Blue Gate

After the blue city of Chefchaouen, I took a super bouncy bus down to Fes, the cultural capital of Morocco. So much life, activity and people!  Definitely the fullest city I've been to, and you feel more going on and get pushed around a little bit more than the others.  But it's been a good overall experience and I've enjoyed seeing the sights and meeting some good people.  Eating mandarins for $.25 a kilo, drinking lots of mint tea, eating potato cake topped with cumin and paprika and drinking some mighty strong coffee.

The sights are nice, but not as good as other places.  Just so big and a crazy city full of life.  The pictures show a little bit of what's going on.  More to come later.  Need to be out with the people exploring and having fun.

Tonight I take an overnight bus to the desert, to a small village called Merzouga.  Right in the Sahara! I'll be going out on a camel into the desert to sleep in a tent.  That's what I say now.  Who knows what will happen.  Guaranteed good times though.  Justus takes on the Sahara!  Viva Morocco!

Trying to make the donkey's life a bit happier

Pound it!


Eating the ripe, juicy cactus fruit

Maria and I feasting on cactus!

Good views from the cafe terrace

Coffee and spices in bulk everywhere

Friday, January 10, 2014

Here are the best pictures from my time in Chefchaoen.  Think Blue!


Thursday, January 9, 2014

A bit of blue in Morocco

Here are a few pictures from the Moroccan village of Chefchaouen where I have been spending the last couple days.  Amazing place all covered in the color blue. Most houses are blue, most doors are blue, sidewalks can be blue and yet the people, are not blue.  Happy times here exploring the old town and getting lost in the maze of streets, and hiking way up in the hills.  I took loads of pictures here, so expect more to come soon.  Consider this the teaser.

The Moroccan haircut

After looking like a shaggy haired backpacker for the last few weeks (ask the family about it), it was time for a haircut.  I mentioned this to my friend Majid in Tangier and he said he would take me to his local barber, where you can get a cut for $3.  Always good to know where to get the good cheap cuts.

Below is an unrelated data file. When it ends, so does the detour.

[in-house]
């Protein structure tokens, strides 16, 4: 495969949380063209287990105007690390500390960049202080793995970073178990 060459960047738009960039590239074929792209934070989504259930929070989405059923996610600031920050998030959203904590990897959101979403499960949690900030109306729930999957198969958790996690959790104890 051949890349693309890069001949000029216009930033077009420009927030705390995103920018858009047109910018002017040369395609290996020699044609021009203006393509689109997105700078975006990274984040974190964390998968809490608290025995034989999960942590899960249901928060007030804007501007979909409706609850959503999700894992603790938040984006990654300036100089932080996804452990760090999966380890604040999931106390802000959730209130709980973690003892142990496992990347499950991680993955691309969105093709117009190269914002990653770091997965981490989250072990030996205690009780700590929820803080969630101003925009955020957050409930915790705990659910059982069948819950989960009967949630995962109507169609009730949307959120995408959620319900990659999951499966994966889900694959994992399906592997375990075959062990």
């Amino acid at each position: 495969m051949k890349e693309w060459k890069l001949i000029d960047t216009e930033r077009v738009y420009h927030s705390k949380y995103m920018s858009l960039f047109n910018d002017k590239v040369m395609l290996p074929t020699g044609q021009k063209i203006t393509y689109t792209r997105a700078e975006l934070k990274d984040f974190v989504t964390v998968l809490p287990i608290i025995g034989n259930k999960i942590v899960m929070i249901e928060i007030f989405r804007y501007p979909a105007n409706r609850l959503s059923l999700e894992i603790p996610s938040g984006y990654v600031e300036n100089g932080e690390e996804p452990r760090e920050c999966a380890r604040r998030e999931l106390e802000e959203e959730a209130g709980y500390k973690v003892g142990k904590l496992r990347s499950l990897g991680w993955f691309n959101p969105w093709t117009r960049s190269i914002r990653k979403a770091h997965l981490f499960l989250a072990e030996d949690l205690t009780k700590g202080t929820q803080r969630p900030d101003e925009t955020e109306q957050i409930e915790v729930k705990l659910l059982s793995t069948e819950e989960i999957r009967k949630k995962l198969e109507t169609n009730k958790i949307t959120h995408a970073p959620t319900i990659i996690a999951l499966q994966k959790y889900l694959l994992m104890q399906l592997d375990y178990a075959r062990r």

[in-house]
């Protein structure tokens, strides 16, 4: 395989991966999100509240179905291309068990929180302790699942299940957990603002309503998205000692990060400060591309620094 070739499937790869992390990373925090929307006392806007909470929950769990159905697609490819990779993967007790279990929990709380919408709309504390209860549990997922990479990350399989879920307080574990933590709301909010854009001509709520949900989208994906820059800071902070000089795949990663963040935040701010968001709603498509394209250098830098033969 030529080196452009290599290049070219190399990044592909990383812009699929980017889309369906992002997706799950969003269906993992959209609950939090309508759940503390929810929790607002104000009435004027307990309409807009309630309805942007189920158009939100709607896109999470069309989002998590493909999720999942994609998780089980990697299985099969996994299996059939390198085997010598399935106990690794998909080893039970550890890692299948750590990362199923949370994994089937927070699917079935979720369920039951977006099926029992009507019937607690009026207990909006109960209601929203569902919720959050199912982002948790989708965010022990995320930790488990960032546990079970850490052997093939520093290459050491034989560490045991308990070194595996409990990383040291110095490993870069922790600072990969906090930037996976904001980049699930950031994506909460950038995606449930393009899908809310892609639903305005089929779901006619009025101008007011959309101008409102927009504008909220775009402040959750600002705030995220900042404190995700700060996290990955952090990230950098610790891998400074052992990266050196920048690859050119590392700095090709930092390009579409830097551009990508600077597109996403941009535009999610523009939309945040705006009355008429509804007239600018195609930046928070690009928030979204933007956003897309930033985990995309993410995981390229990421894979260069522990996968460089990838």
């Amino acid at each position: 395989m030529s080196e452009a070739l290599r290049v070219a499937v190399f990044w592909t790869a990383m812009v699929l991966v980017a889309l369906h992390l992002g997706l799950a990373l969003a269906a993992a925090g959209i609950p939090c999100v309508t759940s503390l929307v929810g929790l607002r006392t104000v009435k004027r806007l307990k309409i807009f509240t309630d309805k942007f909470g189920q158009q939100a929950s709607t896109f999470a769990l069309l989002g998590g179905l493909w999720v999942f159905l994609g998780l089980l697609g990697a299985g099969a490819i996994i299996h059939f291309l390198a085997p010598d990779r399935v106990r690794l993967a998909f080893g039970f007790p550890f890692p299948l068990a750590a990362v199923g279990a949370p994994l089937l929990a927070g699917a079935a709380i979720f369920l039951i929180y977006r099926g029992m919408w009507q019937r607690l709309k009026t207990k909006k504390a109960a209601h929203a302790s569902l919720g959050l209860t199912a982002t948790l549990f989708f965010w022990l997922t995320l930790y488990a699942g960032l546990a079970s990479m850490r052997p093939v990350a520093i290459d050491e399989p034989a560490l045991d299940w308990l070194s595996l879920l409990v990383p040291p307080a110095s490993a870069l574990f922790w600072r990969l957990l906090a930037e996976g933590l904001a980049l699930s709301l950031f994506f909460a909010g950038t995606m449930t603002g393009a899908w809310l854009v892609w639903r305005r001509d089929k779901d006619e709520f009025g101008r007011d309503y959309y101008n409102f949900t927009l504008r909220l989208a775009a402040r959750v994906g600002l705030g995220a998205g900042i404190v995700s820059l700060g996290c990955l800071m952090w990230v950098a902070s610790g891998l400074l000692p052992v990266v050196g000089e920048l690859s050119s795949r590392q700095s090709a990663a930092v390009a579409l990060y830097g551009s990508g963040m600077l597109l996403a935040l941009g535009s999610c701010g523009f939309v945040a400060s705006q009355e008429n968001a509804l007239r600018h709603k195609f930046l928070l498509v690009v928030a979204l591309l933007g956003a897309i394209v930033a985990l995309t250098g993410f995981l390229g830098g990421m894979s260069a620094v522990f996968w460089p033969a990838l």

The barbershop was really not really a shop, rather just a small room on a side street, and was filled with locals hanging out, laughing with the barber and relaxing.  Not much stress in this part of the neighborhood.  First we walked in and there was someone getting his hair cut, so we went and got breakfast.  We came back, and two more people were in line, so we went to the cafe for a coffee and the barber came up to get us when he was done.  Laid back, the good job where you can talk on your cell phone, go buy something at the store or get a Moroccan tea, with people hanging out waiting their turn.  Definitely the local spot.

I told him I wanted to look Moroccan and that was enough to get it started.  As he trimmed up the sides with the clippers, he was yelling at friends outside, talking on his cell phone and checking out the TV.  After lighting the hot water heater (typical Morroco) and then filling up a water bottle, he cut through the top, still talking with people out the door.  Finally for the back of the neck, he dipped the razor blade in a fluid and then lit it on fire.  Sanitation!

It's a fun, new look that helps me blend in with the locals (not really) and makes my ears look tiny (not really).  For $3, with lots of laughs and good times, it was another solid international haircut.  Loving it!

Tuesday, January 7, 2014

Morocco pics!


Morocco, the land of sea, deserts and mountains.  It's enticing in the fact that it is the gateway to the Mediterranean, serves some of the best food in the world (often slow cooked, always with loads of flavor) and has a national tea that is addicting (sugary green tea loaded with fresh mint).  I've only been in the north of the country so far, but I'm hooked.  Here are some pictures from the adventures so far.  Not much wifi out here, which keeps me outside enjoying the local culture.  Loving it!

These pictures are from Tetouan, a small city in the north, about one hour away from Tangier.  I couch surfed here with Soufiane and his girlfriend Selma.  Great experience and nice to be in a town which didn't feel touristy and had lots of character to it.  Good vibes!

Inside a riad (traditional house built around a living room courtyard)

The tannery, where there used to be lots of leatherworking in the old days

Stripping the sheepskin of hair

Looking like a local!  And yes, I did buy this.

Tetouan classical military building

Soufiane and I with our feast of a lunch


Inside a traditional house (Riad)

Living it up!

The sea in the distance, showing how close the mountains are.  Super amazing scenery here.
Sunset in Tetouan